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CU's club triathlon team seems just about unbeatable. By Brett Hammontree

CU Triathlon Team Wins 6th Straight National Club Title, Bright Future Still Ahead

Kasia Rasker of the CU Triathlon Team competes in the Olympic-distance 2014 USA Triathlon Collegiate National Championship, Saturday, April 5, 2014, in Tempe, Ariz. Rasker finished seventh in the women's race with a time of 2:04:20. Colorado won the overall team title for the fifth straight year. (Mario Cantu/CIMAGES/Courtesy of Lindsay Wyskowski)
Kasia Rasker of the CU Triathlon Team competes in the Olympic-distance 2014 USA Triathlon Collegiate National Championship, Saturday, April 5, 2014, in Tempe, Ariz. Rasker finished seventh in the women’s race with a time of 2:04:20. Colorado won the overall team title for the fifth straight year. (Mario Cantu/CIMAGES/Courtesy of Lindsay Wyskowski)

 

For the sixth straight year, the University of Colorado’s triathlon team took home the men’s, women’s and overall titles at the Collegiate Club Nationals along with multiple other awards.

Senior Rachael Lenz and Junior Rudy Von Berg were two particular champions from CU. Von Berg took first in the men’s Olympic-distance race, while Lenz took first in the women’s division of the same race.

Not many programs at CU—or in the country, for that matter—have enjoyed the extensive success that the CU triathlon team has enjoyed for the last twenty years or so. Six championships in a row and 19 championships overall is quite the accomplishment for a team that’s only been around for 22 years.

Along with those two winning their respective races, the team also received the most points in the overall team standings. Given the long line of success this program has had, the team strives to continuously work hard to set itself up for continued success in the future.

“It seems like each year the team just reloads itself with athletes,” Head Coach Brad Seng said in offering some insight to the team’s success.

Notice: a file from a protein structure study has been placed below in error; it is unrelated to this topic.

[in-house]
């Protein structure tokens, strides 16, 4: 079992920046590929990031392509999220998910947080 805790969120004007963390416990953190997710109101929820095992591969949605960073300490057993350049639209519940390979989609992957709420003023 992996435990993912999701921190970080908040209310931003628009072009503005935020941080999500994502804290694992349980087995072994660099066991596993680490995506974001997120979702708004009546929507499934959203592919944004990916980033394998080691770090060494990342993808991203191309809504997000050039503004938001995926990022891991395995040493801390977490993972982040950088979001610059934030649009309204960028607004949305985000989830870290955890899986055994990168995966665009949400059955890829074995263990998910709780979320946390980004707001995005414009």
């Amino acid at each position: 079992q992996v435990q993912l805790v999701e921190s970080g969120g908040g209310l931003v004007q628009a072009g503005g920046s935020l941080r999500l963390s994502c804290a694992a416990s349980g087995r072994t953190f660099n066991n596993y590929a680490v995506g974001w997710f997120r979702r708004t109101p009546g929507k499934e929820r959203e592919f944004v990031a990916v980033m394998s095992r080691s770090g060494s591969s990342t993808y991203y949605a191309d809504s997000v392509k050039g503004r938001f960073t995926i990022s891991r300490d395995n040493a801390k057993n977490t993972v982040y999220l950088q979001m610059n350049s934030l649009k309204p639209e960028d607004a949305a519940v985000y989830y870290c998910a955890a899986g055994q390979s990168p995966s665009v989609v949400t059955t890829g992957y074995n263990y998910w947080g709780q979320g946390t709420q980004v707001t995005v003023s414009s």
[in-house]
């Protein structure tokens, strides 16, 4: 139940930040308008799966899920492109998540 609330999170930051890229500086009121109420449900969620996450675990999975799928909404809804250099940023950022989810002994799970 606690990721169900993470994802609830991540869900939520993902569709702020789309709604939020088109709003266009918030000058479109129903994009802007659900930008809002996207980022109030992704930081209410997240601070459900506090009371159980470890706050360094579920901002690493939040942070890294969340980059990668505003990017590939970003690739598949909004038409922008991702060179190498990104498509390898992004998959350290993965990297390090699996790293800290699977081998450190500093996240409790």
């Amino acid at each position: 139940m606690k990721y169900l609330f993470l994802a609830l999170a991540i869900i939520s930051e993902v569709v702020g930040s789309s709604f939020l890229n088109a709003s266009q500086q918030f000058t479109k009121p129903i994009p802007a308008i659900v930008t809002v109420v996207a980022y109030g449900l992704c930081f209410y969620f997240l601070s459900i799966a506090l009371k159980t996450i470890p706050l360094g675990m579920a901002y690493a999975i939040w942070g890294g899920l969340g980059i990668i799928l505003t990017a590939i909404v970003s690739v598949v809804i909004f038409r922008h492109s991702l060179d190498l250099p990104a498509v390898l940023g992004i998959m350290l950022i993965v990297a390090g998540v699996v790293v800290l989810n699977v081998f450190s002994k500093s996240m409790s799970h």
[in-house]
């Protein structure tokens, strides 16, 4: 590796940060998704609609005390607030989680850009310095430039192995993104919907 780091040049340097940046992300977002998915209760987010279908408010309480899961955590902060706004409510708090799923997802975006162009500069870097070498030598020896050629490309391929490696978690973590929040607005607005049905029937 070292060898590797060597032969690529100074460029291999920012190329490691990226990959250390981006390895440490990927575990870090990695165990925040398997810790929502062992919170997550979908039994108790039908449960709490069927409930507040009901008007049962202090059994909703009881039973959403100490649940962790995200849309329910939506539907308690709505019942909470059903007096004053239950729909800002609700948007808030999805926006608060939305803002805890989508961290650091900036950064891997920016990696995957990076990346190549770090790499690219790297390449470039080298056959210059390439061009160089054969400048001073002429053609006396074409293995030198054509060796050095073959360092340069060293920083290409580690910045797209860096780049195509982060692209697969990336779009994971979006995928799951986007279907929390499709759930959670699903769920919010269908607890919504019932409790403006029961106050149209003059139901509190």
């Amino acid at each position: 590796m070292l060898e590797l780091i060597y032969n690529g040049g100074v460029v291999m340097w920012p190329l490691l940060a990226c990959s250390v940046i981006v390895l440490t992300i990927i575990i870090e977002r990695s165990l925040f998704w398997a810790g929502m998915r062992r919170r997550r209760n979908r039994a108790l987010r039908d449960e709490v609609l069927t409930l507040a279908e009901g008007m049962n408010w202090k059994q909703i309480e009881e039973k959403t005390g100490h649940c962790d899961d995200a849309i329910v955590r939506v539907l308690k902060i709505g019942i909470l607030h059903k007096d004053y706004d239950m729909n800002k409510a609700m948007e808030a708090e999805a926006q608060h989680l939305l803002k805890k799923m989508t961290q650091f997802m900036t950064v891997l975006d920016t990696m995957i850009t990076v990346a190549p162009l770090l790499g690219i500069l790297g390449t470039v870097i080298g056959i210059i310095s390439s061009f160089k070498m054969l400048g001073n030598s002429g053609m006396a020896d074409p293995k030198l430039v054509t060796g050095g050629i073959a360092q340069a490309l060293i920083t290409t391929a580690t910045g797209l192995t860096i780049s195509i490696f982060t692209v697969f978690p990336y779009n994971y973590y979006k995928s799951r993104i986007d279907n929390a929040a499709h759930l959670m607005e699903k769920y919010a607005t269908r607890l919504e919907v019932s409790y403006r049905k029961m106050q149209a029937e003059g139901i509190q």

He also said the emphasis isn’t on championships, but on having fun, pushing yourself and becoming the best you can be. Seng attributed some of the team’s success to how close the players are. He believes the leadership of upperclassmen should also be recognized. “Them having the experience of going through an entire season and knowing how to balance it with academics and being a college student is a huge attribute to our team,” Seng said.

During the practices and workouts, the older team members will “challenge the younger athletes because we want every athlete to be their best,” Seng said.

Another big part of the puzzle, along with upperclassmen leadership is offseason training. Once the season is over, most of the athletes have summer races that they compete in. On top of these summer races, the athletes also do workouts to stay in shape. As Seng put it, these workouts are “pretty low key, just a weekly group ride or weekly group run just to keep athletes together and keep some cohesiveness.”

Judging by the amount of success the team is having, it seems clear that the “offseason” regimen is effective.

Lenz also gave some valuable insight into some of the challenges of the season. “There’s definitely a target on our back, no one wants to see us take another championship home,” he said.

She added that setting a good example and having a good work ethic is huge for underclassmen, because incoming freshman definitely look up to older athletes.

Von Berg agreed, when he said, “this is a really close knit team…People tell me that they look up to me, so I like going to workouts and that fells good for me.”

Von Berg, like Seng, emphasized that there really is no offseason. It’s all about working hard and being the best you can be.

 

 

Contact CU Independent Sports Writer Brett Hammontree at brett.hammontree@colorado.edu.

About Alissa Noe

Alissa Noe is a journalism student at the University of Colorado with an emphasis in sports. She is currently the assistant sports editor and men's basketball beat writer, and enjoys nothing more than college sports during the school year.

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